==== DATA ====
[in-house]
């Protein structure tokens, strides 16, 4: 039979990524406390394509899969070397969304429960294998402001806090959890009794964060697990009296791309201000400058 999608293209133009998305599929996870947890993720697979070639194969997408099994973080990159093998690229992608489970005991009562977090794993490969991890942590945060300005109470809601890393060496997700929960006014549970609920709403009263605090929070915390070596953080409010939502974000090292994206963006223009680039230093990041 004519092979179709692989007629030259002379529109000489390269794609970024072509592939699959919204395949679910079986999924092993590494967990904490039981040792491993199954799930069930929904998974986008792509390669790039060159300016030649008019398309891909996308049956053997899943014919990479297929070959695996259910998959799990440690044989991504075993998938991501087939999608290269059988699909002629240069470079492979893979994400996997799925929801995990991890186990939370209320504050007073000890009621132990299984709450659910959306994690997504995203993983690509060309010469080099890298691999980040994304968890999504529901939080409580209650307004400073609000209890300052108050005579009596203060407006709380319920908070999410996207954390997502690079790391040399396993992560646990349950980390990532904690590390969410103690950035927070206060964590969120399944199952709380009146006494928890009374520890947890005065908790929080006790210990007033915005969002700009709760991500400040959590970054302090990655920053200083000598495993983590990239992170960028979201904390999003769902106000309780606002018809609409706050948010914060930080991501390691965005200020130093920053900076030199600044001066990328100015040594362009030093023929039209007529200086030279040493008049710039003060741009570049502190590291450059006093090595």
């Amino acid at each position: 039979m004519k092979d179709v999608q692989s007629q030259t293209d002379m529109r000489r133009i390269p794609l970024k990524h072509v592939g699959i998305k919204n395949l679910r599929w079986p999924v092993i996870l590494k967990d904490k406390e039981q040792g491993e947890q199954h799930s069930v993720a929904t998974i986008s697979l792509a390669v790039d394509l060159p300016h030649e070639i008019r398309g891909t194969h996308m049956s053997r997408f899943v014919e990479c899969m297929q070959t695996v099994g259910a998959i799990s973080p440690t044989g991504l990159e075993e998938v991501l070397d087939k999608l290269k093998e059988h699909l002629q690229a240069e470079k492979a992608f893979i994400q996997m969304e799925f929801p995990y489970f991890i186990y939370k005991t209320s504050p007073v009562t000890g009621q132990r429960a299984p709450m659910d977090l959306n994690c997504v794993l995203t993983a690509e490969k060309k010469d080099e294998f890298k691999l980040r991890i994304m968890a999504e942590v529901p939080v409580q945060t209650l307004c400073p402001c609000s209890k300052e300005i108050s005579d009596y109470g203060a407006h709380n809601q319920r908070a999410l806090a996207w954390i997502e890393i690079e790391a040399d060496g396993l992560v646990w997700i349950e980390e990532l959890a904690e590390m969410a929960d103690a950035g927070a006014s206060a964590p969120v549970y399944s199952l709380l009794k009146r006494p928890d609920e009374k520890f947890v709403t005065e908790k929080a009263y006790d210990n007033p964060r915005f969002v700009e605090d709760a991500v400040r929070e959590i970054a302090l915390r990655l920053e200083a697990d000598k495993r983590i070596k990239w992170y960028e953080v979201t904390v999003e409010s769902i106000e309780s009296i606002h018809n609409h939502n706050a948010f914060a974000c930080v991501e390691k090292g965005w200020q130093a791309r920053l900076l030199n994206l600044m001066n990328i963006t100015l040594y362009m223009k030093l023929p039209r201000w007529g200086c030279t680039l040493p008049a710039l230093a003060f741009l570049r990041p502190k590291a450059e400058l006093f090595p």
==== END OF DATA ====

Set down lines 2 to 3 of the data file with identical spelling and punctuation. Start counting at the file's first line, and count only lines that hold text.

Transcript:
């Protein structure tokens, strides 16, 4: 039979990524406390394509899969070397969304429960294998402001806090959890009794964060697990009296791309201000400058 999608293209133009998305599929996870947890993720697979070639194969997408099994973080990159093998690229992608489970005991009562977090794993490969991890942590945060300005109470809601890393060496997700929960006014549970609920709403009263605090929070915390070596953080409010939502974000090292994206963006223009680039230093990041 004519092979179709692989007629030259002379529109000489390269794609970024072509592939699959919204395949679910079986999924092993590494967990904490039981040792491993199954799930069930929904998974986008792509390669790039060159300016030649008019398309891909996308049956053997899943014919990479297929070959695996259910998959799990440690044989991504075993998938991501087939999608290269059988699909002629240069470079492979893979994400996997799925929801995990991890186990939370209320504050007073000890009621132990299984709450659910959306994690997504995203993983690509060309010469080099890298691999980040994304968890999504529901939080409580209650307004400073609000209890300052108050005579009596203060407006709380319920908070999410996207954390997502690079790391040399396993992560646990349950980390990532904690590390969410103690950035927070206060964590969120399944199952709380009146006494928890009374520890947890005065908790929080006790210990007033915005969002700009709760991500400040959590970054302090990655920053200083000598495993983590990239992170960028979201904390999003769902106000309780606002018809609409706050948010914060930080991501390691965005200020130093920053900076030199600044001066990328100015040594362009030093023929039209007529200086030279040493008049710039003060741009570049502190590291450059006093090595």
């Amino acid at each position: 039979m004519k092979d179709v999608q692989s007629q030259t293209d002379m529109r000489r133009i390269p794609l970024k990524h072509v592939g699959i998305k919204n395949l679910r599929w079986p999924v092993i996870l590494k967990d904490k406390e039981q040792g491993e947890q199954h799930s069930v993720a929904t998974i986008s697979l792509a390669v790039d394509l060159p300016h030649e070639i008019r398309g891909t194969h996308m049956s053997r997408f899943v014919e990479c899969m297929q070959t695996v099994g259910a998959i799990s973080p440690t044989g991504l990159e075993e998938v991501l070397d087939k999608l290269k093998e059988h699909l002629q690229a240069e470079k492979a992608f893979i994400q996997m969304e799925f929801p995990y489970f991890i186990y939370k005991t209320s504050p007073v009562t000890g009621q132990r429960a299984p709450m659910d977090l959306n994690c997504v794993l995203t993983a690509e490969k060309k010469d080099e294998f890298k691999l980040r991890i994304m968890a999504e942590v529901p939080v409580q945060t209650l307004c400073p402001c609000s209890k300052e300005i108050s005579d009596y109470g203060a407006h709380n809601q319920r908070a999410l806090a996207w954390i997502e890393i690079e790391a040399d060496g396993l992560v646990w997700i349950e980390e990532l959890a904690e590390m969410a929960d103690a950035g927070a006014s206060a964590p969120v549970y399944s199952l709380l009794k009146r006494p928890d609920e009374k520890f947890v709403t005065e908790k929080a009263y006790d210990n007033p964060r915005f969002v700009e605090d709760a991500v400040r929070e959590i970054a302090l915390r990655l920053e200083a697990d000598k495993r983590i070596k990239w992170y960028e953080v979201t904390v999003e409010s769902i106000e309780s009296i606002h018809n609409h939502n706050a948010f914060a974000c930080v991501e390691k090292g965005w200020q130093a791309r920053l900076l030199n994206l600044m001066n990328i963006t100015l040594y362009m223009k030093l023929p039209r201000w007529g200086c030279t680039l040493p008049a710039l230093a003060f741009l570049r990041p502190k590291a450059e400058l006093f090595p």